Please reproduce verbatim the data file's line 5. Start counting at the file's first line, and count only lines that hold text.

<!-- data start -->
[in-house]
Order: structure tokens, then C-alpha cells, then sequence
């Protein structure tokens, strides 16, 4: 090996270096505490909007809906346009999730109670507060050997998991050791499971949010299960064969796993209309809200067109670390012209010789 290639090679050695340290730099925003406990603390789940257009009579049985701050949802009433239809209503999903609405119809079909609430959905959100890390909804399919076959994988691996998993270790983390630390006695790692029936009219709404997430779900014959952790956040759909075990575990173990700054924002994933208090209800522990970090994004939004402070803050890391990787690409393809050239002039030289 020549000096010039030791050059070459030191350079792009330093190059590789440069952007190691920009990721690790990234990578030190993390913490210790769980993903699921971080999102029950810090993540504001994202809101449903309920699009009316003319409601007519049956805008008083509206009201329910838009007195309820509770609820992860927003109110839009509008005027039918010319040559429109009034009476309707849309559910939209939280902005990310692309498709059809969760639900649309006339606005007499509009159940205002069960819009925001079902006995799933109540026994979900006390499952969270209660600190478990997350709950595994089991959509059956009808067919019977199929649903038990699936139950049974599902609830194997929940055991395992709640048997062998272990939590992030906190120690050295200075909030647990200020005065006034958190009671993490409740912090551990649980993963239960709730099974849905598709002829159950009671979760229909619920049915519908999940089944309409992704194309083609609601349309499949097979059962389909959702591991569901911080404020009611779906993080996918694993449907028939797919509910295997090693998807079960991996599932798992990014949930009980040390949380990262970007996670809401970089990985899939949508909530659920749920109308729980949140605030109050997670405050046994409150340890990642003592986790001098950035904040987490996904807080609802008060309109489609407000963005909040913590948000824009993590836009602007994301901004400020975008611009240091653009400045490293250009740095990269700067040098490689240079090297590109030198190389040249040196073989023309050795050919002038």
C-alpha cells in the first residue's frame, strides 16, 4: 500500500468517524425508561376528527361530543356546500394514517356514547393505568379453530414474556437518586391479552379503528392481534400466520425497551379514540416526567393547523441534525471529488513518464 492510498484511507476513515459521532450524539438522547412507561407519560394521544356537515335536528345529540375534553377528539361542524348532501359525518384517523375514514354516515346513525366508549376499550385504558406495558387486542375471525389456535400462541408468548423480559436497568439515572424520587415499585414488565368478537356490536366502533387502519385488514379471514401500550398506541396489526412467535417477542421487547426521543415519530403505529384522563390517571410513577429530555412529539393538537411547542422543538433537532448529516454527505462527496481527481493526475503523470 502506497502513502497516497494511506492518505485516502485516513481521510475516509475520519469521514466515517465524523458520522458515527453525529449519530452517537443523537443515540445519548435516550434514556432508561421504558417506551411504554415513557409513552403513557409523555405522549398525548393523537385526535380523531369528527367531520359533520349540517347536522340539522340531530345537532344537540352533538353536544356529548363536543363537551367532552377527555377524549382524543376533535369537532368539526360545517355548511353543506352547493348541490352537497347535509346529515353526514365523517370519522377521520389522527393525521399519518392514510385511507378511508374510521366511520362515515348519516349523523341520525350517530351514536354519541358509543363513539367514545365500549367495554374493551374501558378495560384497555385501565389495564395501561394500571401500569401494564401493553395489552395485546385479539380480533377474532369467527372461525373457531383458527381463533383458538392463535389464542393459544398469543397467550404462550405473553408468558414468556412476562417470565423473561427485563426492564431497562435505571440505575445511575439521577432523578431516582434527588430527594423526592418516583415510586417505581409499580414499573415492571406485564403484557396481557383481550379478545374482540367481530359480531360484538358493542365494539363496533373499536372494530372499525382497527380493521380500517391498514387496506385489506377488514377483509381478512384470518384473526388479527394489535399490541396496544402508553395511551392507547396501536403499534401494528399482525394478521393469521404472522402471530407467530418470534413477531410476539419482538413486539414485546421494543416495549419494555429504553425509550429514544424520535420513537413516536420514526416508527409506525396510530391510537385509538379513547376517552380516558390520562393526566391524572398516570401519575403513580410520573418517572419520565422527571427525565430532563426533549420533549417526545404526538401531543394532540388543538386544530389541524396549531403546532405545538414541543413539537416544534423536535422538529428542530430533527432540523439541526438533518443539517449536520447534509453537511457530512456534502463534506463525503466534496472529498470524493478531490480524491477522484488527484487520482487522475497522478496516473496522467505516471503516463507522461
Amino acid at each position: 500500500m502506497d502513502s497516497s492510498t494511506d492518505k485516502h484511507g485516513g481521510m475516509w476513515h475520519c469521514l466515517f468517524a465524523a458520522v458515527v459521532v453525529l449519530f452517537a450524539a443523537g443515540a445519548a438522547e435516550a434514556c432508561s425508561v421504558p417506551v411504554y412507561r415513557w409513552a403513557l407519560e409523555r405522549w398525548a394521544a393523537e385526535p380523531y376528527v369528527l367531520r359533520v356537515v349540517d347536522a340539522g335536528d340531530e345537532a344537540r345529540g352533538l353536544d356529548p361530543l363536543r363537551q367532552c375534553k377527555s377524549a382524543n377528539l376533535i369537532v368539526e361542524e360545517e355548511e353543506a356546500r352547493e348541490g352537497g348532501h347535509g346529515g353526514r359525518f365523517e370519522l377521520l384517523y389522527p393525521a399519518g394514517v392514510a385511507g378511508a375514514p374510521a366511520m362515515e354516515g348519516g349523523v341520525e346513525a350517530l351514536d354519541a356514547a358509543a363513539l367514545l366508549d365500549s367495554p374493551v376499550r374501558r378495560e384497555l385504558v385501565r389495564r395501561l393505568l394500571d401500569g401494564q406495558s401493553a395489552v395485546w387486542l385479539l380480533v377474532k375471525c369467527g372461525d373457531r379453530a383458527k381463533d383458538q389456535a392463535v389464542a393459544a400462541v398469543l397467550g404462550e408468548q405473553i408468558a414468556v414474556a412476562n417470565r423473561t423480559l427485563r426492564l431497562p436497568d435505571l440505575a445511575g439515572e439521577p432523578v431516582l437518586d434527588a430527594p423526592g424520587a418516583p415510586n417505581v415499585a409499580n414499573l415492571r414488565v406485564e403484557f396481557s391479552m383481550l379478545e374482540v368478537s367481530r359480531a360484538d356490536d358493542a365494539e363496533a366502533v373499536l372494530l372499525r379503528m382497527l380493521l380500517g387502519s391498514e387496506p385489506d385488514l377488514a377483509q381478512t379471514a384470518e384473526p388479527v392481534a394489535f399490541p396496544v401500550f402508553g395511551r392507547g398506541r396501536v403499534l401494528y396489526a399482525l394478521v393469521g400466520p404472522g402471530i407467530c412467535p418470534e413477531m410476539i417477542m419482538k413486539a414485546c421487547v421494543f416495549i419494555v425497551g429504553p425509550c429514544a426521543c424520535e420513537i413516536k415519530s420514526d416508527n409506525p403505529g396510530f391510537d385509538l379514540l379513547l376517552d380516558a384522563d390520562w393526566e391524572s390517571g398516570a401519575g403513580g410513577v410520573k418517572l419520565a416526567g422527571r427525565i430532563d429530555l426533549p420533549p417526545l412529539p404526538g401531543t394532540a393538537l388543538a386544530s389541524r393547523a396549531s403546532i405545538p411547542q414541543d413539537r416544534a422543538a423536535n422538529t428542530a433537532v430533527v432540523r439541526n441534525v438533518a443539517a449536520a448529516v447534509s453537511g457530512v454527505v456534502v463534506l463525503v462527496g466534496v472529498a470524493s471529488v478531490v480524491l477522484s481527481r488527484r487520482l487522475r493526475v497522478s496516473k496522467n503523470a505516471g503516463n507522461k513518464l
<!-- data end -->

Amino acid at each position: 500500500m502506497d502513502s497516497s492510498t494511506d492518505k485516502h484511507g485516513g481521510m475516509w476513515h475520519c469521514l466515517f468517524a465524523a458520522v458515527v459521532v453525529l449519530f452517537a450524539a443523537g443515540a445519548a438522547e435516550a434514556c432508561s425508561v421504558p417506551v411504554y412507561r415513557w409513552a403513557l407519560e409523555r405522549w398525548a394521544a393523537e385526535p380523531y376528527v369528527l367531520r359533520v356537515v349540517d347536522a340539522g335536528d340531530e345537532a344537540r345529540g352533538l353536544d356529548p361530543l363536543r363537551q367532552c375534553k377527555s377524549a382524543n377528539l376533535i369537532v368539526e361542524e360545517e355548511e353543506a356546500r352547493e348541490g352537497g348532501h347535509g346529515g353526514r359525518f365523517e370519522l377521520l384517523y389522527p393525521a399519518g394514517v392514510a385511507g378511508a375514514p374510521a366511520m362515515e354516515g348519516g349523523v341520525e346513525a350517530l351514536d354519541a356514547a358509543a363513539l367514545l366508549d365500549s367495554p374493551v376499550r374501558r378495560e384497555l385504558v385501565r389495564r395501561l393505568l394500571d401500569g401494564q406495558s401493553a395489552v395485546w387486542l385479539l380480533v377474532k375471525c369467527g372461525d373457531r379453530a383458527k381463533d383458538q389456535a392463535v389464542a393459544a400462541v398469543l397467550g404462550e408468548q405473553i408468558a414468556v414474556a412476562n417470565r423473561t423480559l427485563r426492564l431497562p436497568d435505571l440505575a445511575g439515572e439521577p432523578v431516582l437518586d434527588a430527594p423526592g424520587a418516583p415510586n417505581v415499585a409499580n414499573l415492571r414488565v406485564e403484557f396481557s391479552m383481550l379478545e374482540v368478537s367481530r359480531a360484538d356490536d358493542a365494539e363496533a366502533v373499536l372494530l372499525r379503528m382497527l380493521l380500517g387502519s391498514e387496506p385489506d385488514l377488514a377483509q381478512t379471514a384470518e384473526p388479527v392481534a394489535f399490541p396496544v401500550f402508553g395511551r392507547g398506541r396501536v403499534l401494528y396489526a399482525l394478521v393469521g400466520p404472522g402471530i407467530c412467535p418470534e413477531m410476539i417477542m419482538k413486539a414485546c421487547v421494543f416495549i419494555v425497551g429504553p425509550c429514544a426521543c424520535e420513537i413516536k415519530s420514526d416508527n409506525p403505529g396510530f391510537d385509538l379514540l379513547l376517552d380516558a384522563d390520562w393526566e391524572s390517571g398516570a401519575g403513580g410513577v410520573k418517572l419520565a416526567g422527571r427525565i430532563d429530555l426533549p420533549p417526545l412529539p404526538g401531543t394532540a393538537l388543538a386544530s389541524r393547523a396549531s403546532i405545538p411547542q414541543d413539537r416544534a422543538a423536535n422538529t428542530a433537532v430533527v432540523r439541526n441534525v438533518a443539517a449536520a448529516v447534509s453537511g457530512v454527505v456534502v463534506l463525503v462527496g466534496v472529498a470524493s471529488v478531490v480524491l477522484s481527481r488527484r487520482l487522475r493526475v497522478s496516473k496522467n503523470a505516471g503516463n507522461k513518464l